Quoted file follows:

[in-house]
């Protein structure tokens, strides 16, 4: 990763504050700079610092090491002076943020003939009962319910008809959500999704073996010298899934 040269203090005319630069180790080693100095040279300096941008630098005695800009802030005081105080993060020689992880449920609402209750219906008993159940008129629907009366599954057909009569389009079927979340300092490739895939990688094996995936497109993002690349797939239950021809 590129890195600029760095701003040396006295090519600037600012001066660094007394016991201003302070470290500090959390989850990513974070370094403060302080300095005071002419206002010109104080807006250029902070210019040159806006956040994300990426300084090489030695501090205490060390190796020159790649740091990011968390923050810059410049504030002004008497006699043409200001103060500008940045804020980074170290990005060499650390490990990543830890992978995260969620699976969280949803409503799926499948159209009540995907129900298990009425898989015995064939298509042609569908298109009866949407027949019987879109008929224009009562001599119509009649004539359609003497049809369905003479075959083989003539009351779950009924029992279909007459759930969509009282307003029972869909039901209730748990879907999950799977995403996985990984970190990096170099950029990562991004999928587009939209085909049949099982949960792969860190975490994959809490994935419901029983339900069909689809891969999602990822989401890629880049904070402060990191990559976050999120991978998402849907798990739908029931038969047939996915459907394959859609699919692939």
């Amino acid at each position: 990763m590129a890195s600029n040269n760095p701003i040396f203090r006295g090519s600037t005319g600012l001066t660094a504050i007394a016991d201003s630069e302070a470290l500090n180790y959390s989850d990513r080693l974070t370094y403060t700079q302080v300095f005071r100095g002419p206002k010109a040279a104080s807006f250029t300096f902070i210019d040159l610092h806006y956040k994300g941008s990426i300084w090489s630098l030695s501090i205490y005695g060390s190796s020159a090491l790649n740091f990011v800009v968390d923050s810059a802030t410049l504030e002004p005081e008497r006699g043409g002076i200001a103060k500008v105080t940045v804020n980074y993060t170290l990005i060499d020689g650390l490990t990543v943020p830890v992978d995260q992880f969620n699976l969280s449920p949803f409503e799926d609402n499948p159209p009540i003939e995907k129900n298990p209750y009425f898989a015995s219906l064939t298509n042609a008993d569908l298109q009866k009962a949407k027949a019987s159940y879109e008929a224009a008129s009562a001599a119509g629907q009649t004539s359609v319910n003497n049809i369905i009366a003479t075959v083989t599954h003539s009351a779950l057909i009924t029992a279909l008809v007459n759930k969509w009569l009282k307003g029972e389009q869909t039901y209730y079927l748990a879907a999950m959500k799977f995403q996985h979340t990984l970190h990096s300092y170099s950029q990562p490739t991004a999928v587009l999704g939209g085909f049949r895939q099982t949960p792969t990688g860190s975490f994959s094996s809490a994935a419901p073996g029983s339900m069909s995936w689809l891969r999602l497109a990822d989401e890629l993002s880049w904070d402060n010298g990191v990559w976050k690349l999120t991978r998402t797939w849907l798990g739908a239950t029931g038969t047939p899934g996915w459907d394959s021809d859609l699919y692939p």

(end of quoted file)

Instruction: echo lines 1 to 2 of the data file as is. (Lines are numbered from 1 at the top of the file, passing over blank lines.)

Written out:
[in-house]
């Protein structure tokens, strides 16, 4: 990763504050700079610092090491002076943020003939009962319910008809959500999704073996010298899934 040269203090005319630069180790080693100095040279300096941008630098005695800009802030005081105080993060020689992880449920609402209750219906008993159940008129629907009366599954057909009569389009079927979340300092490739895939990688094996995936497109993002690349797939239950021809 590129890195600029760095701003040396006295090519600037600012001066660094007394016991201003302070470290500090959390989850990513974070370094403060302080300095005071002419206002010109104080807006250029902070210019040159806006956040994300990426300084090489030695501090205490060390190796020159790649740091990011968390923050810059410049504030002004008497006699043409200001103060500008940045804020980074170290990005060499650390490990990543830890992978995260969620699976969280949803409503799926499948159209009540995907129900298990009425898989015995064939298509042609569908298109009866949407027949019987879109008929224009009562001599119509009649004539359609003497049809369905003479075959083989003539009351779950009924029992279909007459759930969509009282307003029972869909039901209730748990879907999950799977995403996985990984970190990096170099950029990562991004999928587009939209085909049949099982949960792969860190975490994959809490994935419901029983339900069909689809891969999602990822989401890629880049904070402060990191990559976050999120991978998402849907798990739908029931038969047939996915459907394959859609699919692939």